Let me first state some conflicting assertions of the matter to illustrate what are the issues.

Personally I would like to have my code open at every stage of development, since

  • others shall see and take advantage of what I am doing
  • I also like to reuse existing code
  • third parties can contribute
  • the public is funding me, so the public has the right to see

But my boss says

  • he needs to approve what becomes public under his name (or the institute's) and he cannot approve every single step
  • There are guidelines referring to intellectual right properties of the institute

and my colleagues say

  • others will come and steal my unpublished ideas
  • my experimental code is of little use for others


To come up with a blueprint for code publication and open source development in my lab, we want to raise the following questions.

  1. Is there already such a guideline, covering the important issues of open software in academia?
  2. Which issues have to included into such a guideline?
  3. What do you think is the right way to implement and use such a guideline?


The issues of crediting, reproducability, code documentation, and where to publish, we want to address in a separate guideline.

  • 3
    $\begingroup$ What country is this? Some NSF grants in the US require open sourcing of software developed under them (though they may not specify on what timetable). $\endgroup$
    – Bill Barth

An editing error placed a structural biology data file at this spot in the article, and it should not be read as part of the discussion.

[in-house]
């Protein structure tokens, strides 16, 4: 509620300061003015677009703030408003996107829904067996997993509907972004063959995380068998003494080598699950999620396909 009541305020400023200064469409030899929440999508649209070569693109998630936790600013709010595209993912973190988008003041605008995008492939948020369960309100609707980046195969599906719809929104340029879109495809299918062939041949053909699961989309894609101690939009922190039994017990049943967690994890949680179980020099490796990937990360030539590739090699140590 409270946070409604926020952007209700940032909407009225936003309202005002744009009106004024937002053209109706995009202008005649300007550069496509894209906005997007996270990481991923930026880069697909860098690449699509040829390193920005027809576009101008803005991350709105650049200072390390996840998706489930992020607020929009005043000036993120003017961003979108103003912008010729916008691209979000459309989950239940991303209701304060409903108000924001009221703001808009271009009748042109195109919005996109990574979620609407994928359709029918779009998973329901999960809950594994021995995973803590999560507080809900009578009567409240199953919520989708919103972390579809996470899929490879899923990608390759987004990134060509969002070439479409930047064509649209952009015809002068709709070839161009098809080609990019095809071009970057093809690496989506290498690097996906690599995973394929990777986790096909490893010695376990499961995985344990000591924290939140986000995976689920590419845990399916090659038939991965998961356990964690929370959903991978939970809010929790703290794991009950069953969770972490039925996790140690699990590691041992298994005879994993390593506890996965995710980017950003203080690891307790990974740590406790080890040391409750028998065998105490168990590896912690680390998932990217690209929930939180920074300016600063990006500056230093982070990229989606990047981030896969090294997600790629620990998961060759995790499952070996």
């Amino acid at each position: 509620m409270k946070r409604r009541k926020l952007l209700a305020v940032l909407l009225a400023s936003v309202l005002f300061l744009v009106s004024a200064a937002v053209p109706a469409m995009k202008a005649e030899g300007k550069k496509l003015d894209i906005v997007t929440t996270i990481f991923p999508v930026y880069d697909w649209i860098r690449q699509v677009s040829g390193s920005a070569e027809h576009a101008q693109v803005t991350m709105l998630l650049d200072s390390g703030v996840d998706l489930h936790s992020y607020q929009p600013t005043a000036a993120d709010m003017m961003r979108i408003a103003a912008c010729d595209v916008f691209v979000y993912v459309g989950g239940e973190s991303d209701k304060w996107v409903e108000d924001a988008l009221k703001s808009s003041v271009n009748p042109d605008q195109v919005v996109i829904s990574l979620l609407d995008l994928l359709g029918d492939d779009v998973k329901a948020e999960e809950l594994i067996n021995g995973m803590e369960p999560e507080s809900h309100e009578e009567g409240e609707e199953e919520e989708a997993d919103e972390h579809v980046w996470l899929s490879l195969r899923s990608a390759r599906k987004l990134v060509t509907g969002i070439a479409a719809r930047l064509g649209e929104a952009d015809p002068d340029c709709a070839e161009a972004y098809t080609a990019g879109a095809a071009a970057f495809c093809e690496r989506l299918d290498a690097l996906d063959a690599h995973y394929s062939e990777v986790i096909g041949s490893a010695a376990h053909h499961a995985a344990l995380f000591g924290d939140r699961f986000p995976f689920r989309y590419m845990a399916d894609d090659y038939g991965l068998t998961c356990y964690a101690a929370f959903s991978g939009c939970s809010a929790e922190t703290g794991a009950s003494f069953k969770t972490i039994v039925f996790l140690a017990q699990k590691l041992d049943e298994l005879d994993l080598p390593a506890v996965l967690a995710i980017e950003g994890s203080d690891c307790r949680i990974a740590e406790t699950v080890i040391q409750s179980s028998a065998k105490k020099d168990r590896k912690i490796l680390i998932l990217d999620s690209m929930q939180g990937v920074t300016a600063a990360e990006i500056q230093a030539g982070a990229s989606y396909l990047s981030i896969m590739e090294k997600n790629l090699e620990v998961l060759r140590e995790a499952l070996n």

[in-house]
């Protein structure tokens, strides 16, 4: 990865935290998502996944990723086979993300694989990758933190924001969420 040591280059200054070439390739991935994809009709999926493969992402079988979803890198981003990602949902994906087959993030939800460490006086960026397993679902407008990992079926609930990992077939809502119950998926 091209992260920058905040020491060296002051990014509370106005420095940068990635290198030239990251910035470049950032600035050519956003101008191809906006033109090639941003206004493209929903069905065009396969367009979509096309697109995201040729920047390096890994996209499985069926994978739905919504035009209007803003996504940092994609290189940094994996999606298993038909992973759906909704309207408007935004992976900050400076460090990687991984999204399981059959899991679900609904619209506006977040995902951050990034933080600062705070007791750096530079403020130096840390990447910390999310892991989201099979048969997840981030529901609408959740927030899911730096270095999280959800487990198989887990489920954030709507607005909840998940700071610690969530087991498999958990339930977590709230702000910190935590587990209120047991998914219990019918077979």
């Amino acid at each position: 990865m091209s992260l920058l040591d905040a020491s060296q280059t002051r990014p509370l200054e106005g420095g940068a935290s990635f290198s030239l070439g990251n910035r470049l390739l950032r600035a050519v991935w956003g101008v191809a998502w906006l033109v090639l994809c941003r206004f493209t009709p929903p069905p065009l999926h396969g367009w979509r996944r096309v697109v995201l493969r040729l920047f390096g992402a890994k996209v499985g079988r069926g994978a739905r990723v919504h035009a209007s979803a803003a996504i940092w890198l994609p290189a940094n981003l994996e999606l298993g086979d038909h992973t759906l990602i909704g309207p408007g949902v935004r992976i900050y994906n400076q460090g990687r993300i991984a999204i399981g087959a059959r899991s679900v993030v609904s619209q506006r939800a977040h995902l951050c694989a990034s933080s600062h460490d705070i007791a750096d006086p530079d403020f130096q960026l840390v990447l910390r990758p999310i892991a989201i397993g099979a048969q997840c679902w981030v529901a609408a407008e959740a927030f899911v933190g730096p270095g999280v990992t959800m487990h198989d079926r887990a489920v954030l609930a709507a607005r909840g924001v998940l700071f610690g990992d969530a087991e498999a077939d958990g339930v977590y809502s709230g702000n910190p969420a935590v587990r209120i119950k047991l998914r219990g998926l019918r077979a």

Sep 16 '14 at 14:59
  • 1
    $\begingroup$ It is Germany. But the guideline is for general use. How to proceed if there is the want for open source development. Unless there are particular requirements by a grant or so... $\endgroup$
    – Jan
    Sep 16 '14 at 15:05
  • 2
    $\begingroup$ I don't consider this as off-topic, nevertheless there are some similar topics in Academia SE. Examples 1 2 3 $\endgroup$
    – nicoguaro
    Sep 16 '14 at 15:31
  • $\begingroup$ I will have a look at this. Also I have asked to make this community wiki. so that all can collect and contribute. $\endgroup$
    – Jan
    Sep 16 '14 at 15:42
  • 1
    $\begingroup$ You'd do well to find and read the institutions policy on intellectual property rights. Your boss is probably at least partially correct that the institution wants the opportunity to exam new developments for patenting or copyright. If so, you'll need to find a way to work within those policies. $\endgroup$ Sep 17 '14 at 1:53

We have collected the legal and personal concerns of colleagues and the head of the department and compiled a form that

  • defines the form, content, and scope of software publication
  • names the developer
  • addresses competing interests within the lab
  • can be signed by the head of the department

to grant a general but well defined approval for software publication both in final versions or as open source development.

Please see this gitlab page for a download of the document and the tex sources.


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